I'm trying to figure out how one would write down the hamiltonian of a free fermion system (eventually in second quantization) on a one dimensional lattice and I'm having trouble both coming up with ...
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1answer
60 views

Any three-body Hamiltonian? [closed]

Is there an extension of spin interactions into three-body interactions such as $$H\sim \sum J \sigma_1\otimes \sigma_2 \otimes \sigma_3$$
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1answer
112 views

Quantum mechanic particle

In non relativistic quantum mechanic, we are dealing with a problem involving a particle in one dimensional space, and it has been given the potential and it reads: ...
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0answers
56 views

Constructing a dispersion relation from the Hamiltonian

I'll begin by saying that I'm not entirely clear on if this is possible. I have a Hamiltonian of the form $$ \left( \begin{array}{cccc} \text{$\omega $1} & \text{J12} & 0 & \text{J14} \\ ...
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1answer
90 views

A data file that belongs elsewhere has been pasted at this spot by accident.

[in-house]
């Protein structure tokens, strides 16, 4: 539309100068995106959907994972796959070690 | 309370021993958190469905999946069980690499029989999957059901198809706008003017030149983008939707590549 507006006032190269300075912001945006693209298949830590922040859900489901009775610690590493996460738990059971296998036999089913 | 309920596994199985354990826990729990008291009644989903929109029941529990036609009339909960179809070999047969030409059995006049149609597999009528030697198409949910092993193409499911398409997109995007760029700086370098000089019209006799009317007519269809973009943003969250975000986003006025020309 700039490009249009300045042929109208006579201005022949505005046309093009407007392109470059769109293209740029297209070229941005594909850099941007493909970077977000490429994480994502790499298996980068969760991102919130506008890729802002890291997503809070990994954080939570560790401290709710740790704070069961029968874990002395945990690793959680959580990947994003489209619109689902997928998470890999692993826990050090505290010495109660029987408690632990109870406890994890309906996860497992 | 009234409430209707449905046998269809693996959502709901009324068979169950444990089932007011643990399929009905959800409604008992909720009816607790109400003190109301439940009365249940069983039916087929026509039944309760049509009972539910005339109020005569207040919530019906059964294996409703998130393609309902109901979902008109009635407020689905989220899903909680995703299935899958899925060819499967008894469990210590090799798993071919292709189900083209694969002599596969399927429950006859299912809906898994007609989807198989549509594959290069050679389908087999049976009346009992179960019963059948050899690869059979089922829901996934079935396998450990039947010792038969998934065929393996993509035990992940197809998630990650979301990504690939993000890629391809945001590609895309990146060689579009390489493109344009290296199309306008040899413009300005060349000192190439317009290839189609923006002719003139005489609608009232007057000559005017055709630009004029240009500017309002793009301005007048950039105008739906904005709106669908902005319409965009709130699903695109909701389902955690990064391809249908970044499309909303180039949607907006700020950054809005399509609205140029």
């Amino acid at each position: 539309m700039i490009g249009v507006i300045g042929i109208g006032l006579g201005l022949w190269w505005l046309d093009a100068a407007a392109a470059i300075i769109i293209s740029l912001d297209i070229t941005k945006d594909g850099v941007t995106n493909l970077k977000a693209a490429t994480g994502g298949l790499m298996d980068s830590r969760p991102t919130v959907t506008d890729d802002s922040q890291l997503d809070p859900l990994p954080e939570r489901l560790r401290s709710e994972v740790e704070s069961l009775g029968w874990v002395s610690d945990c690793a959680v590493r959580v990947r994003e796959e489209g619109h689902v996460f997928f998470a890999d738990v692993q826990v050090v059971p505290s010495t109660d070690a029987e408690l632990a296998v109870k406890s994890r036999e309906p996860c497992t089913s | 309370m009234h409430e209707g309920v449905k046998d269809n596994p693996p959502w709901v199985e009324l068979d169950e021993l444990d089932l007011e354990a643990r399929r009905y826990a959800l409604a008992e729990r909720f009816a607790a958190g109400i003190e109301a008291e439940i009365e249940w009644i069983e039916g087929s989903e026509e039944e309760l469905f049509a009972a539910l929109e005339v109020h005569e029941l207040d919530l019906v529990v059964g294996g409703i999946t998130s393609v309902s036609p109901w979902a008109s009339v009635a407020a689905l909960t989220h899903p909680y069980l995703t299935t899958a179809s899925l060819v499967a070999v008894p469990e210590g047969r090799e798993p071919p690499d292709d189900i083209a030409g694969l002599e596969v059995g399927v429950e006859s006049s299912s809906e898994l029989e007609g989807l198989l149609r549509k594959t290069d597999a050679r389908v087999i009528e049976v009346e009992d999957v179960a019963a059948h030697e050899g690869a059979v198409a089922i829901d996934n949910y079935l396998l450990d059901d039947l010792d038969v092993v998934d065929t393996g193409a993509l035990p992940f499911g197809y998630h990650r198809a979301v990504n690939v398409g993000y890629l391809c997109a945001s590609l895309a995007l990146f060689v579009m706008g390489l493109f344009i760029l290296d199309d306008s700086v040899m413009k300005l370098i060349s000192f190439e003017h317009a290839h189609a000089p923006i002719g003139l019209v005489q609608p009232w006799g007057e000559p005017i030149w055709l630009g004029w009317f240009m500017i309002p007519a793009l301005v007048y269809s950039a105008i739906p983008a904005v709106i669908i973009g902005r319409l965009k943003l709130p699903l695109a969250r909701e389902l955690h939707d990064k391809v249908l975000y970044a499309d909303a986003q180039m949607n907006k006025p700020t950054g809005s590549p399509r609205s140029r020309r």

Why do $H$ and $L^2$ commute in spherically symmetric potential?

In this PDF document (a lecture by Shivaly Reddy, page 13), he says that $L^2$ is independent of $r$; therefore it commutes with any function of $r$. This seems related to a problem in ...
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2answers
99 views

Would $[\hat{Q},\hat{H}]$ correspond to an observable? [closed]

Would $[\hat{Q},\hat{H}]$ correspond to an observable? Where $\hat{Q}$ is an observable and $\hat{H}$ is the Hamiltonian. Surely that would just mean that $[\hat{Q},\hat{H}]$ would commute i.e. = 0?: ...
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1answer
55 views

How does the Hamiltonian change when going to a moving frame?

The Hamiltonian of a free particle in a rotating frame is given by $$ H = H_0 - \omega \cdot J, $$ where $H_0$ is the Hamiltonian in the non-rotating frame, $\omega$ is the angular velocity of the ...
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1answer
56 views

Changing the zero-point energy

I have the following Hamiltonian $$\mathcal{H}(\{x_i,y_i \})=-l\sqrt{2}\sum_{i=1}^N \mathbf{f}_i \cdot \hat{\mathbf{b}}_i+E_0$$ For calculating things like the partition function it would be ...
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1answer
99 views

Jacobi energy function $h$ and the Hamilton $H$ and the Hamilton-Jacobi equation

My understanding of the Jacobi energy function $h$ as defined in Goldstein is that it is the total energy $T+V$ expressed as, \begin{equation} h(q,\dot q,t)=\sum \frac{\partial L}{\partial \dot q}\dot ...